LAREDO, Texas (Border Report) — Water is something on the top of everyone’s minds here in this South Texas border city.

A study commissioned by the City of Laredo in 2022 estimated it will run out of water by 2044 and that has its 250,000 residents scared.

“We have to realize that we need to protect our water source. These are things that are not only specific to us, it’s all over the nation. But more so to us, because we’re one of the hottest places in the planet. So we have to look at that very cautiously,” Laredo Mayor Victor Treviño recently told Border Report.

All of the city’s water comes from the Rio Grande, but prolonged drought, regional growth and a lack of water payments by Mexico — as part of a 1944 international treaty — are threatening this international river’s ability to sustain this border city in upcoming decades.

Laredo Mayor Dr. Victor Trevino. (Sandra Sanchez/Border Report)

“Our water source from the Rio Grande is going to run out in about 20 years,” Dr. Treviño, a physician, said during an interview in his Laredo medical clinic. “All of this will put a challenge in the amount of water supply that we have from the river.”

Like other South Texas border cities, climate and Mexico’s water debt threaten its future. In Laredo, the average daily temperature is 105 degrees, he said.

About 100 miles east in the Rio Grande Valley, Hidalgo County has issued a disaster declaration due to a lack of water.

Several cities, like McAllen and Edinburg, have implemented mandatory watering restrictions, and farmers worry whether they will get water to irrigate their fields during the long hot summer months.

The state’s only sugar mill shut down in February because there wasn’t enough for growers to produce the thirsty sugar cane.

“It’s unfortunate, right, that we were in a situation like this, you know, where treaty obligations are unable to be met,” said Martin Castro, watershed science director for the Laredo-based nonprofit Rio Grande International Study Center, which studies the Rio Grande.

Castro tracks daily water levels at the two area reservoirs — Falcon and Amistad — which have been for months at historic low levels.

This week, levels at Falcon Reservoir, in Zapata County, fell to single digits for the first time and were at 9.4% on Thursday, according to the Texas Water Development Board. A year ago, it was 21% full.

Amistad Reservoir, outside Del Rio, supplies water to Laredo, and was much higher on Thursday — at 27.9% — but still down from 35% a year ago, according to the Texas Water Development Board.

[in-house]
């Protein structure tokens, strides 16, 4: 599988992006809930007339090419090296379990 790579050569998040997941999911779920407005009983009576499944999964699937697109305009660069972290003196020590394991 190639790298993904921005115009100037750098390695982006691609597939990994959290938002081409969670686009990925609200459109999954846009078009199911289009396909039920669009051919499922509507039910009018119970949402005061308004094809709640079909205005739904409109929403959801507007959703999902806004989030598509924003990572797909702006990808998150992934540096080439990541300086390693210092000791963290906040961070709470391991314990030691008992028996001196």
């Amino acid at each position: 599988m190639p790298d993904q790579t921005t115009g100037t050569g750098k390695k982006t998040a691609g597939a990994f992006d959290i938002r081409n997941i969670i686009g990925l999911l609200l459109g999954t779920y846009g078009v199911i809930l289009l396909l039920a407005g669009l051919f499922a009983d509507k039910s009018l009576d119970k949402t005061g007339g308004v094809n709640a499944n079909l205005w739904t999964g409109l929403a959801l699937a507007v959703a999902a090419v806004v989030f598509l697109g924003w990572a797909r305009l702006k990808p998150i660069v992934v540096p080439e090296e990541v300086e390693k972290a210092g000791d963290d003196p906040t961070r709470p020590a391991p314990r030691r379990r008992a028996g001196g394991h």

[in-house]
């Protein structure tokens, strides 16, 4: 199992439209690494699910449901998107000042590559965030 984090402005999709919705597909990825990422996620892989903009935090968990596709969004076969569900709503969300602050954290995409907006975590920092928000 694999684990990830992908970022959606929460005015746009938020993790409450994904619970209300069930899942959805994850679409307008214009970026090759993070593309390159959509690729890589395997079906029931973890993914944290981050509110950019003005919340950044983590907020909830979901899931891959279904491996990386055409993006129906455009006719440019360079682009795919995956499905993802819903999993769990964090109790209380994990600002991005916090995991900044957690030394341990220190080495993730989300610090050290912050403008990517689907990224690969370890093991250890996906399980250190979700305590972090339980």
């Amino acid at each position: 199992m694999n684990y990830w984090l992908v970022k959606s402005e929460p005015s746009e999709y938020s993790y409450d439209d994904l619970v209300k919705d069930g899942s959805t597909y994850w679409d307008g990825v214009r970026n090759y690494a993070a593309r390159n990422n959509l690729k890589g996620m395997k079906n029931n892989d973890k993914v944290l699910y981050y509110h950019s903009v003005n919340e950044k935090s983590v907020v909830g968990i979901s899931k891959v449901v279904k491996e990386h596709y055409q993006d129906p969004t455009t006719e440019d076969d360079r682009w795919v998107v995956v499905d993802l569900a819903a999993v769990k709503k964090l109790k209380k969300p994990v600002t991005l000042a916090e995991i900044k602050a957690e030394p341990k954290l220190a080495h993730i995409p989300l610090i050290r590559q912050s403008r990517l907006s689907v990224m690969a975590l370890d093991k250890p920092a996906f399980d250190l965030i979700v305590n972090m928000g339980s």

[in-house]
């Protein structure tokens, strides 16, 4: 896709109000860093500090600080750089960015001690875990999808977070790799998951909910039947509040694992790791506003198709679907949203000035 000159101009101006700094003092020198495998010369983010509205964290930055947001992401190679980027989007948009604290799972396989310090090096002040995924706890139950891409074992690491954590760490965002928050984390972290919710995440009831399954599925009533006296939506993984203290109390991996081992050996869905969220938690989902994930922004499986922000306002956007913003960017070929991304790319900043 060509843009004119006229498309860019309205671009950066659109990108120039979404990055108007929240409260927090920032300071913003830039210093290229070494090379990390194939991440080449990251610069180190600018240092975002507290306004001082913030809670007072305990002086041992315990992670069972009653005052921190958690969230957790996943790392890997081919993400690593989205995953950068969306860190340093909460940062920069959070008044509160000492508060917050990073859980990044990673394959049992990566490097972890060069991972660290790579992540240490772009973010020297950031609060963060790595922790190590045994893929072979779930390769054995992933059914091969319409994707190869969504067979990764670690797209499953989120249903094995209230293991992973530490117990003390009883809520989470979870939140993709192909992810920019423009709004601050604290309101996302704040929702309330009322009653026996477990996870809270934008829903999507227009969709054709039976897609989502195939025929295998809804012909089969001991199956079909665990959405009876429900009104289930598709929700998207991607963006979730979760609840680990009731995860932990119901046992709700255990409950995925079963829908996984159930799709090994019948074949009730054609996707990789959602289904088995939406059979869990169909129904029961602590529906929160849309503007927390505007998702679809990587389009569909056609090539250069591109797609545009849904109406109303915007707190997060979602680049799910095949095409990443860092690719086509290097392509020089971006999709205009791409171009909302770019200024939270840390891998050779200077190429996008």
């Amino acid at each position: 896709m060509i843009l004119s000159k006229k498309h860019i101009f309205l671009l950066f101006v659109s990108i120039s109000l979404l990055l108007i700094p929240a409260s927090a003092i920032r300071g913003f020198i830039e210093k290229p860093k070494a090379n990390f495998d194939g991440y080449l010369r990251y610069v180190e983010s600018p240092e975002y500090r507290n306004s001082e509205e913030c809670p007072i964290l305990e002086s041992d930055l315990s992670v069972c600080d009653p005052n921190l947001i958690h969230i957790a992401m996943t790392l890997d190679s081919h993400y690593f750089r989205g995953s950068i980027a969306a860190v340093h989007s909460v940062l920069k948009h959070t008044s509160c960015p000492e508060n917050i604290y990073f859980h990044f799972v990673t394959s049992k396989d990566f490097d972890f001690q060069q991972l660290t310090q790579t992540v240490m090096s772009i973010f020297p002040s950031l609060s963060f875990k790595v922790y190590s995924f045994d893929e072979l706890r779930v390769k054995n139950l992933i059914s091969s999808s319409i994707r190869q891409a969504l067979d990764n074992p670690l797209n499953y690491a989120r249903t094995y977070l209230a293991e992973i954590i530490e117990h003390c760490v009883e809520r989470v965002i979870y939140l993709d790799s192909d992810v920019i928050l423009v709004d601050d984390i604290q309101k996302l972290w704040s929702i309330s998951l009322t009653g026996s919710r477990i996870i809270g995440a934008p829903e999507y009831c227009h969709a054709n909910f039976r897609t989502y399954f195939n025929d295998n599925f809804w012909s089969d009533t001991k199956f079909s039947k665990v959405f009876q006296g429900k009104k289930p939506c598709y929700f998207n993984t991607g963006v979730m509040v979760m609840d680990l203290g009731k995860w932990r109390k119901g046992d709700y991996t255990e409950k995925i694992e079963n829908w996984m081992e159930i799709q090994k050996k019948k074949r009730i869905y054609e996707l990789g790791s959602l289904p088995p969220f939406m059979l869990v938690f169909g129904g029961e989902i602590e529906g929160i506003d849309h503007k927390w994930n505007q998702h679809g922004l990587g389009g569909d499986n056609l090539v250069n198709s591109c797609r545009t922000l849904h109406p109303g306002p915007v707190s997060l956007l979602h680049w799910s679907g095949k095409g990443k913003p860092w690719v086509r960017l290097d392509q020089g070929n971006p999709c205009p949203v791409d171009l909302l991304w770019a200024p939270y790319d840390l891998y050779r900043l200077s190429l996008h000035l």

“We’re hoping that if Mexico can’t meet those treaty obligations, and deliver that water, that we get some significant weather event that can replenish our supplies here in the basin,” Castro said at his office at Laredo College.

Martin Castro is the watershed science director for the Rio Grande International Study Center. (Sandra Sanchez/Border Report)

Mexico is technically not in debt until the current 5-year cycle ends in October 2025. But it has barely paid the United States a year’s worth of water. Most experts doubt it’s possible that Mexico has enough time, or water, to pay what it owes before the deadline.

Over 275 miles separate Amistad Dam from Falcon Dam and Laredo is located on a curvy part of the Rio Grande in between.

“Here in Laredo, where we’re located, we essentially serve almost as a pass-through to get that water from Amistad south, downstream to the Falcon reservoirs,” Castro said.

Castro says officials are studying various methods to bring water to Laredo — either from the Gulf of Mexico via desalination projects, underground aquifers, or reclamation projects.

But those projects are costly and take time, and his nonprofit is diligently working with local leaders to help advise them and steer them to make sound decisions now, for the future health of residents.

Treviño took office at the end of 2022 and says he has been dealing with this issue his entire term.

He’s a descendant of the city’s first mayor, Tomas Sanchez, who was a captain in the Spanish army when Spain founded the city on May 15, 1755.

Laredo has been under seven governments since its inception nearly 269 years ago. That includes: France, 1685-1690; Spain, 1519-1685, 1690-1821; Mexico, 1821-1836; Republic of the Rio Grande, January 1840 to fall 1840; Republic of Texas, 1836-1845; Confederacy, 1861-1865 and the United States 1845-1861 and 1865 to present day.

When the city was first founded it was called San Augustine de Laredo and included what is now Nuevo Laredo, Mexico.

Treviño says the sister cities have always been close, in part, because they are 150 miles from any other major cities.

The Rio Grande supplies all the water for the 250,000 residents of Laredo, Texas. (Sandra Sanchez/Border Report)

He says he has had many meetings with leaders south of the border to discuss climate, water and immigration issues.

He says he believes working with Nuevo Laredo will be key to conservation and finding water solutions in the future.

“We have a good binational collaboration, especially with our sister city. We collaborate on a lot of things on border security and a water and immigration,” he said. “We have to fend for each other because Laredo was one city before.”

Sandra Sanchez can be reached at